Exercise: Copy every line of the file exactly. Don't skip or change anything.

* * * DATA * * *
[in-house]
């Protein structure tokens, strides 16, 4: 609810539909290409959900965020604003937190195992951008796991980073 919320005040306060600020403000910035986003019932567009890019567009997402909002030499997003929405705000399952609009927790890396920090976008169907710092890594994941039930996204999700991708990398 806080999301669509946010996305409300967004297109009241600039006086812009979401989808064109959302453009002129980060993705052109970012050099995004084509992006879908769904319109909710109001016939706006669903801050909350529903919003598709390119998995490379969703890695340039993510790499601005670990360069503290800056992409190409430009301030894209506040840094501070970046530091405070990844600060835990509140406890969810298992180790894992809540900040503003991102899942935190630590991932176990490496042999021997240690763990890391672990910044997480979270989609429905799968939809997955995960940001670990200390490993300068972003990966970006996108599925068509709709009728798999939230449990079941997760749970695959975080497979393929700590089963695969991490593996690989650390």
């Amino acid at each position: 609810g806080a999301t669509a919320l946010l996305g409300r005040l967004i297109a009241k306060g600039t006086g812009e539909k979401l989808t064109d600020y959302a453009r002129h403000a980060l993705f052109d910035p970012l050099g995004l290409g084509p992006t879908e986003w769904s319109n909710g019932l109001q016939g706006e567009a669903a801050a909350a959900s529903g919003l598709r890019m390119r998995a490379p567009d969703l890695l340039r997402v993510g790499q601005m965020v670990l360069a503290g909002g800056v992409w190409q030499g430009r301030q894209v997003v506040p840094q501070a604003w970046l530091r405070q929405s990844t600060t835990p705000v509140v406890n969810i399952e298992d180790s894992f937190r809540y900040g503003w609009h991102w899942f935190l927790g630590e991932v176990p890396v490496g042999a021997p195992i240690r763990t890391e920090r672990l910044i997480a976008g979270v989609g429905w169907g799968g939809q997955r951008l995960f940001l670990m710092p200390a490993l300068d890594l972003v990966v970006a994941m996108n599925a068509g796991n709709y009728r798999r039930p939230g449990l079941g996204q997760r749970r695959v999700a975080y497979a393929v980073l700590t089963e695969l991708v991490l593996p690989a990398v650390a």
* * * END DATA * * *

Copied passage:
[in-house]
């Protein structure tokens, strides 16, 4: 609810539909290409959900965020604003937190195992951008796991980073 919320005040306060600020403000910035986003019932567009890019567009997402909002030499997003929405705000399952609009927790890396920090976008169907710092890594994941039930996204999700991708990398 806080999301669509946010996305409300967004297109009241600039006086812009979401989808064109959302453009002129980060993705052109970012050099995004084509992006879908769904319109909710109001016939706006669903801050909350529903919003598709390119998995490379969703890695340039993510790499601005670990360069503290800056992409190409430009301030894209506040840094501070970046530091405070990844600060835990509140406890969810298992180790894992809540900040503003991102899942935190630590991932176990490496042999021997240690763990890391672990910044997480979270989609429905799968939809997955995960940001670990200390490993300068972003990966970006996108599925068509709709009728798999939230449990079941997760749970695959975080497979393929700590089963695969991490593996690989650390």
């Amino acid at each position: 609810g806080a999301t669509a919320l946010l996305g409300r005040l967004i297109a009241k306060g600039t006086g812009e539909k979401l989808t064109d600020y959302a453009r002129h403000a980060l993705f052109d910035p970012l050099g995004l290409g084509p992006t879908e986003w769904s319109n909710g019932l109001q016939g706006e567009a669903a801050a909350a959900s529903g919003l598709r890019m390119r998995a490379p567009d969703l890695l340039r997402v993510g790499q601005m965020v670990l360069a503290g909002g800056v992409w190409q030499g430009r301030q894209v997003v506040p840094q501070a604003w970046l530091r405070q929405s990844t600060t835990p705000v509140v406890n969810i399952e298992d180790s894992f937190r809540y900040g503003w609009h991102w899942f935190l927790g630590e991932v176990p890396v490496g042999a021997p195992i240690r763990t890391e920090r672990l910044i997480a976008g979270v989609g429905w169907g799968g939809q997955r951008l995960f940001l670990m710092p200390a490993l300068d890594l972003v990966v970006a994941m996108n599925a068509g796991n709709y009728r798999r039930p939230g449990l079941g996204q997760r749970r695959v999700a975080y497979a393929v980073l700590t089963e695969l991708v991490l593996p690989a990398v650390a």